As an undergraduate, I was always searching for more opportunities and organizations in which to participate. I might have been a little overeager. Considering that my degree was focused on both international relations and political science, it was only a matter of time before I ran across the option to study abroad. I was hooked with the first campus-wide email. Within a semester, I was set to go abroad to London.
The response I got the most from my peers, both before I left and after returning, was “That seems so cool, but I could never go with my major.”
This is one of the biggest misconceptions and possibly a huge bias on the part of students. The secret to studying abroad is to find out about potential opportunities offered by your school earlier rather than later. Knowing which trips are available and when they come up is half the battle. After you find out that vital piece of information, you can figure out how to structure your classes around study abroad. For instance, maybe some of your core classes can be taken abroad (some of which might be substituted for some unique classes).
If you find out about opportunities later in your collegiate experience, don’t fret. Rather, consider whether a study abroad would truly set you back or instead give you a valuable advantage. Sometimes graduating in 4.5 years with some added experiences could prepare you more for the “real world” than keeping to a strict timeline. And honestly, ever major should study abroad.
Now most students think humanities majors get the best opportunities because all they do is lay around and read. Science students, granted, do have labs as well as many hands-on activities and tests that are integral parts of their collegiate process. However, science, math, and computer science students can and will benefit from study abroad as well.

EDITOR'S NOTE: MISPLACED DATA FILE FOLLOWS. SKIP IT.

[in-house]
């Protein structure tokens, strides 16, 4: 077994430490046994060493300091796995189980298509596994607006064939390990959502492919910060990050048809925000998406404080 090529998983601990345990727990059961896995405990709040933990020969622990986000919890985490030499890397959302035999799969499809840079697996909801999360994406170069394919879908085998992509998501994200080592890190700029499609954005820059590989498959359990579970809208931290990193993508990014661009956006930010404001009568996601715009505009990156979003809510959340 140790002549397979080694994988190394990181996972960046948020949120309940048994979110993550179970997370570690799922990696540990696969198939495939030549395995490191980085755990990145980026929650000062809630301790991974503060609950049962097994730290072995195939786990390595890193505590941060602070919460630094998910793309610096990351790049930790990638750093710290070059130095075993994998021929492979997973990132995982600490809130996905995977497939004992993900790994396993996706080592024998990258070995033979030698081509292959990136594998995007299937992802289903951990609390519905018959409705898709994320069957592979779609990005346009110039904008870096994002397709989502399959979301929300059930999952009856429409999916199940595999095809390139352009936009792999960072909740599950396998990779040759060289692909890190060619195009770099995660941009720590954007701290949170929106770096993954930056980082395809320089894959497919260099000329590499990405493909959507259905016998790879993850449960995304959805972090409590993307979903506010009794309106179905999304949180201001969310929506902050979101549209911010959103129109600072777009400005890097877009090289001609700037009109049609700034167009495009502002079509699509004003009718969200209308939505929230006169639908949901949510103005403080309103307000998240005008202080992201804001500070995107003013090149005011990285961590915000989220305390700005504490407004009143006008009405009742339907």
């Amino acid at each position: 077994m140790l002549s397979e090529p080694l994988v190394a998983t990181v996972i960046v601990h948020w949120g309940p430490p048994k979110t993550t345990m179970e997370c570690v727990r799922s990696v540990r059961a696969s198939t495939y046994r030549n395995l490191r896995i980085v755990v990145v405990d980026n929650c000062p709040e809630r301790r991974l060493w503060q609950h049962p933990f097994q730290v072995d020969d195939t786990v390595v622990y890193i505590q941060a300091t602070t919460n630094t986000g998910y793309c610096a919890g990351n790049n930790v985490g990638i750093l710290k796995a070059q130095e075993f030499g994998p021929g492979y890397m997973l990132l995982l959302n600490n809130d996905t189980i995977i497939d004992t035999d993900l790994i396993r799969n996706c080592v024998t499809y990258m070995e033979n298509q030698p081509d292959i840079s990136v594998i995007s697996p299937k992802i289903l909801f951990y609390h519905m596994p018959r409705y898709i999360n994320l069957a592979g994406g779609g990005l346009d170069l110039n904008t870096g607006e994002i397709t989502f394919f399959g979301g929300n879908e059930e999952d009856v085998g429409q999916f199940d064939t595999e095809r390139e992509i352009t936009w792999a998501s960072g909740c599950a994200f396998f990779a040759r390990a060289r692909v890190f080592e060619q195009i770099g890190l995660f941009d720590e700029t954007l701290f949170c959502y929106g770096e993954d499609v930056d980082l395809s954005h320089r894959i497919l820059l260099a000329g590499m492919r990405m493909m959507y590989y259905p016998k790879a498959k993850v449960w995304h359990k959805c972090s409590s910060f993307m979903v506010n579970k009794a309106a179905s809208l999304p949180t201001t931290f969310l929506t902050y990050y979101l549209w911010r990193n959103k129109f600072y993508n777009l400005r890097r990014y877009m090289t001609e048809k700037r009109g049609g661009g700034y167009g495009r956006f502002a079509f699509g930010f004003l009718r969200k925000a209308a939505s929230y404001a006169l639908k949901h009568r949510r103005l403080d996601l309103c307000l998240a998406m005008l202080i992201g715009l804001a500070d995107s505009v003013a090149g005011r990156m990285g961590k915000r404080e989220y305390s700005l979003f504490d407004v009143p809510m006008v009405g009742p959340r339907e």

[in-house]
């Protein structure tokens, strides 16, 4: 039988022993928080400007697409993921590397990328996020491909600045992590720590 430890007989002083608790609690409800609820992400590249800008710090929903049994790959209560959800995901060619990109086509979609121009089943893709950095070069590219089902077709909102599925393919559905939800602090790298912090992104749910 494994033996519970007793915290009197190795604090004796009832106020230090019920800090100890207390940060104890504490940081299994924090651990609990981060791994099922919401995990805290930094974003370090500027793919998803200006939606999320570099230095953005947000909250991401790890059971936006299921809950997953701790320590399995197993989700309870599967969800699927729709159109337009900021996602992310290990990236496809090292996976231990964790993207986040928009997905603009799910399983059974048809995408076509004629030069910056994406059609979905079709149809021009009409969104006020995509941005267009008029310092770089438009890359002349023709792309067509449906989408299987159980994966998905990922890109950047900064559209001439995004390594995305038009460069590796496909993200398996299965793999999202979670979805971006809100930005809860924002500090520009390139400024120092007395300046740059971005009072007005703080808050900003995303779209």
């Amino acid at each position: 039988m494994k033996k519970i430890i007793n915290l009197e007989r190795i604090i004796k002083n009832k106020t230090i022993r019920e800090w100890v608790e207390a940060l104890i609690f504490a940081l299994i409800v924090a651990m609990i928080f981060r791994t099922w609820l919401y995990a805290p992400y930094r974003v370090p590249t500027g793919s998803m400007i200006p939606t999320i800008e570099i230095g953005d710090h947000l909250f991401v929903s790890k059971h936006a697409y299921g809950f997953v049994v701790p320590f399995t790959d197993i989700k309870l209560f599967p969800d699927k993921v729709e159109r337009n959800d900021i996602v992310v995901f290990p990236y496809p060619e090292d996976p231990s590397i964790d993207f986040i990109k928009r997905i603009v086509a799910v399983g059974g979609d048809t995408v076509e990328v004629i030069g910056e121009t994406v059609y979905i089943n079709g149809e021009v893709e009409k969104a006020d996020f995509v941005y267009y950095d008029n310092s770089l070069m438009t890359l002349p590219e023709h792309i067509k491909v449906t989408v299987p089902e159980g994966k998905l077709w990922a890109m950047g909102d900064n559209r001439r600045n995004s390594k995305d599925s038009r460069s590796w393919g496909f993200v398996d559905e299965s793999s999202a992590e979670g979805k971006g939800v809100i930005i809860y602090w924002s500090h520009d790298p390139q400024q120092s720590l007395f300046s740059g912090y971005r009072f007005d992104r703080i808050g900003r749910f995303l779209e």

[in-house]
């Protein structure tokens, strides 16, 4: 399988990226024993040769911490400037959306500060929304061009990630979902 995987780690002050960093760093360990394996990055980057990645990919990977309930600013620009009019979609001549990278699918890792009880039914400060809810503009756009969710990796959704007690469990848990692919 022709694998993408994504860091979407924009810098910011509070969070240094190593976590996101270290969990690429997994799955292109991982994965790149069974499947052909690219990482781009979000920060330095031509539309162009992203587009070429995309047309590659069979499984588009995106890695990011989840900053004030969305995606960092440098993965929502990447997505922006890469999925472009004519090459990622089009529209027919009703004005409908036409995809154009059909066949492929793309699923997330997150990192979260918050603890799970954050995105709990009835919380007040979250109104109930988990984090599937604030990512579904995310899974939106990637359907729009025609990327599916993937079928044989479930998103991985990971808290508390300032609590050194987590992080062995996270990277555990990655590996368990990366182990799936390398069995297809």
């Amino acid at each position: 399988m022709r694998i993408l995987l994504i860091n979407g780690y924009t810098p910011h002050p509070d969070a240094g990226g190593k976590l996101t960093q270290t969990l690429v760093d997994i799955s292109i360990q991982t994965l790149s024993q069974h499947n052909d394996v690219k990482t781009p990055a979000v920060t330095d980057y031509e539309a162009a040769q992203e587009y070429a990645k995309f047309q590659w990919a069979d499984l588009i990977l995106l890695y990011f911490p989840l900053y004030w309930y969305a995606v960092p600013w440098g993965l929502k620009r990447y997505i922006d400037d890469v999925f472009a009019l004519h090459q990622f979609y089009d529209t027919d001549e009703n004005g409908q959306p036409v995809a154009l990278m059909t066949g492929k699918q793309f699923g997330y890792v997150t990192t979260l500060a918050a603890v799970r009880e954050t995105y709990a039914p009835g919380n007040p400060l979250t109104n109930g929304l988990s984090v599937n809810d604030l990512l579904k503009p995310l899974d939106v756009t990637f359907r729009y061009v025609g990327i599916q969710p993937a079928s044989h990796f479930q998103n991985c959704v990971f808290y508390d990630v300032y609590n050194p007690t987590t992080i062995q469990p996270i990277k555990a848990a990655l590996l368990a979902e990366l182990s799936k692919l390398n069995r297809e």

So what’s the hype?
Obviously, being away from home or being abroad, traveling the world, living in a semester-long Spring Break is any young adult’s dream college experience. Yet, at the heart of the wanderlust there is something more crucial. A study abroad experience, no matter how short or how long, will ultimately challenge your perspective. It will make you a better observer, a greater analyzer, and a creative problem-solver.
Any company looking to hire could use these three skill sets in their workplace and those that have the advantage of finding multiple perspectives climb up the ladder of potential employees. If you have only considered studying abroad for fun or international experience, try re-examining the benefits of placing yourself in a situation that challenges your perception. How does that make you valuable with clients? How about with computer software programs? Business, politics, economic equations, or treatment of culturally diverse patients?
Forget about the stereotype associated with study abroad and take the plunge. Your future employed self might just thank you that you did.
Have you studied abroad? How did it influence your resume and employee skill set?